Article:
My mom proudly displayed her three sons’ doctorate degrees on her bedroom wall in her home in Brooklyn in the 1990s. But we thought my parents lost the diplomas when they moved to California more than twenty years ago (unlike my brothers, I gave her my original diploma). Over the years, I thought my diploma was lost forever. But as my brother and I cleaned out my dad’s garage a couple of weeks ago, we found them! Few words can describe the joy of recovering the only physical evidence of my Ph.D.! Hmm. Now I wonder why my dad never cleaned out his garage.

Reclaiming and Rebuilding

In the latest issue of the Atlantic, Peter Wehner observes that “the evangelical church is breaking apart.”

The root of the discord lies in the fact that many Christians have embraced the worst aspects of our culture and our politics. When the Christian faith is politicized, churches become repositories not of grace but of grievances, places where tribal identities are reinforced, where fears are nurtured, and where aggression and nastiness are sacralized. The result is not only wounding the nation; it’s having a devastating impact on the Christian faith.

As our campuses gingerly re-opened, I’m happy to report that we have experienced an uptick of interest in our grad ministries. For example, New Student Outreach at Stanford, Berkeley, and UC Davis have gathered more new students this quarter than in previous years. The UCSF fellowship has added a third small group for doctoral students, post-docs, residences, and staff.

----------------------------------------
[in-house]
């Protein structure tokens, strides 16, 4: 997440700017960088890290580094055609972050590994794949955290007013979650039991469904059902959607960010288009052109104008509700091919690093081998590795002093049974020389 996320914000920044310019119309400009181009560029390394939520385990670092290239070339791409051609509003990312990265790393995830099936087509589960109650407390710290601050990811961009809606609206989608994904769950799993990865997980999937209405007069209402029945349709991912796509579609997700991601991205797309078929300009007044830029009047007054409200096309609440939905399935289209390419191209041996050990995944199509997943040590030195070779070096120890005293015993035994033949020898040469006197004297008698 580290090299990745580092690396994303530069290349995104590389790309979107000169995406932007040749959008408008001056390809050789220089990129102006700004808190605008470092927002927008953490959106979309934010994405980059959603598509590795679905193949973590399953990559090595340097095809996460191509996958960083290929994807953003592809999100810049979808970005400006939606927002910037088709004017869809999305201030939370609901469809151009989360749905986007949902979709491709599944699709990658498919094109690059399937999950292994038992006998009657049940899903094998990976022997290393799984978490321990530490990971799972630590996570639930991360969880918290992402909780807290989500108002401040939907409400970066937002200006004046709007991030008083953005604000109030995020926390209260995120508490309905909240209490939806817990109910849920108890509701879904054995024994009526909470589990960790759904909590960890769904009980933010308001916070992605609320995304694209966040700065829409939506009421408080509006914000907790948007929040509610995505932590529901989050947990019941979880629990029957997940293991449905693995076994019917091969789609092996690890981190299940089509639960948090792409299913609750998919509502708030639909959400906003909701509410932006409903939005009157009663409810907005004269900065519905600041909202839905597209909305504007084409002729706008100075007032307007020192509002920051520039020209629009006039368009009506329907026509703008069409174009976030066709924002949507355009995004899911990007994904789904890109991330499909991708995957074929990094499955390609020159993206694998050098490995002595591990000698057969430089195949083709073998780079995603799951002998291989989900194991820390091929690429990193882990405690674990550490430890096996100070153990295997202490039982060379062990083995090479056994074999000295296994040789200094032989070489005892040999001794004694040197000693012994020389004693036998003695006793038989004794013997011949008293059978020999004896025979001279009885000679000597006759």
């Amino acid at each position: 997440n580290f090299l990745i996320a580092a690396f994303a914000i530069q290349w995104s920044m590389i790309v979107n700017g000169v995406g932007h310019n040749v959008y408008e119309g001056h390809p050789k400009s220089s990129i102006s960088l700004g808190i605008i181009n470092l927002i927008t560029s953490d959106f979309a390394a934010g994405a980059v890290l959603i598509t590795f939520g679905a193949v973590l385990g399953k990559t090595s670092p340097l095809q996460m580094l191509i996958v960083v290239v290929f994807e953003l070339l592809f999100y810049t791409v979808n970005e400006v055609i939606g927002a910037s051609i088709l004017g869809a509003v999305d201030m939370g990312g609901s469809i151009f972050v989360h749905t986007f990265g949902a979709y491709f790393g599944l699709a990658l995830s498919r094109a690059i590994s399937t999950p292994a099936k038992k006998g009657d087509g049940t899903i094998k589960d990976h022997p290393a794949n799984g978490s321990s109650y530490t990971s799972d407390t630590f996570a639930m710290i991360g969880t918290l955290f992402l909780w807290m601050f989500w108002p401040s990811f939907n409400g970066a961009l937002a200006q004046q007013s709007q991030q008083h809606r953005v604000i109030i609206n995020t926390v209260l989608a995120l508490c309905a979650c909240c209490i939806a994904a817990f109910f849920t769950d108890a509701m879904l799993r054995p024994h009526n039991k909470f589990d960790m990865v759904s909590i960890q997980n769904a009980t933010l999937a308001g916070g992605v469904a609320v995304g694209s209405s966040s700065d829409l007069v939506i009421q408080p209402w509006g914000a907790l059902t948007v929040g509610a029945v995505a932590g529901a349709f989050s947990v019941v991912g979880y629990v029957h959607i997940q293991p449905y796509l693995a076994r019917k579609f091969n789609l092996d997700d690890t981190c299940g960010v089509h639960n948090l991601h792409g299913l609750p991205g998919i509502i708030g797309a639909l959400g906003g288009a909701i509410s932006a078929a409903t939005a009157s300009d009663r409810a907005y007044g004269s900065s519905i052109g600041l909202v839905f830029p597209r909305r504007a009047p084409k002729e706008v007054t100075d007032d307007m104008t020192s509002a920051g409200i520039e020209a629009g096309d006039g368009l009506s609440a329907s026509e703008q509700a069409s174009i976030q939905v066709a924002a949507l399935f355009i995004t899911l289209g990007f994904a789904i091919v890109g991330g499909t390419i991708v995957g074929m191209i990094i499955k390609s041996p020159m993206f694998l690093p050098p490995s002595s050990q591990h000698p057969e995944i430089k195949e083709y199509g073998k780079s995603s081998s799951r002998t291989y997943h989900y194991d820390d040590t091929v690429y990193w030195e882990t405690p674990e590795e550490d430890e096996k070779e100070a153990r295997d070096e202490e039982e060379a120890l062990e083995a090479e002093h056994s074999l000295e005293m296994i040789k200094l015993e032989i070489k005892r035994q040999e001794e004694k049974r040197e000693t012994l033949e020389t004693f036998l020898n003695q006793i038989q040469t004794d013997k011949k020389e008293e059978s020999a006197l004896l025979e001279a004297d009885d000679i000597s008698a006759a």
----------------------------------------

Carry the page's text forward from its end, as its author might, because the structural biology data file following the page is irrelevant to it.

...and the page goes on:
Yet, many students and faculty we talk to are also befuddled, frustrated, and – in some cases – angry at what is happening in the church (I encourage you to read Wehner’s article).

While there remains an interest in addressing whether Jesus’ claims are true, an emerging question now appears to be whether being part of his Body is desirable. Wehner concludes, “Something has gone amiss; pastors know it as well as anyone and better than most. The Jesus of the Gospels—the Jesus who won their hearts, and who long ago won mine—needs to be reclaimed.”

The church in America (evangelicalism, in particular) is paying the price of willful ignorance of its hunger for status and power. As many ministry leaders look to restart their ministries, it behooves us to reclaim the Jesus of the Gospels and support this generation’s efforts to rebuild faith.

I recognize that not every ministry or lay leader has the luxury of engaging this reclamation and reconstruction effort, but InterVarsity’s Grad and Faculty Ministries is uniquely positioned to help. Would you be interested in a conversation about this? It’d be great to have partners in this endeavor!

Ministry Updates

Discipleship of the mind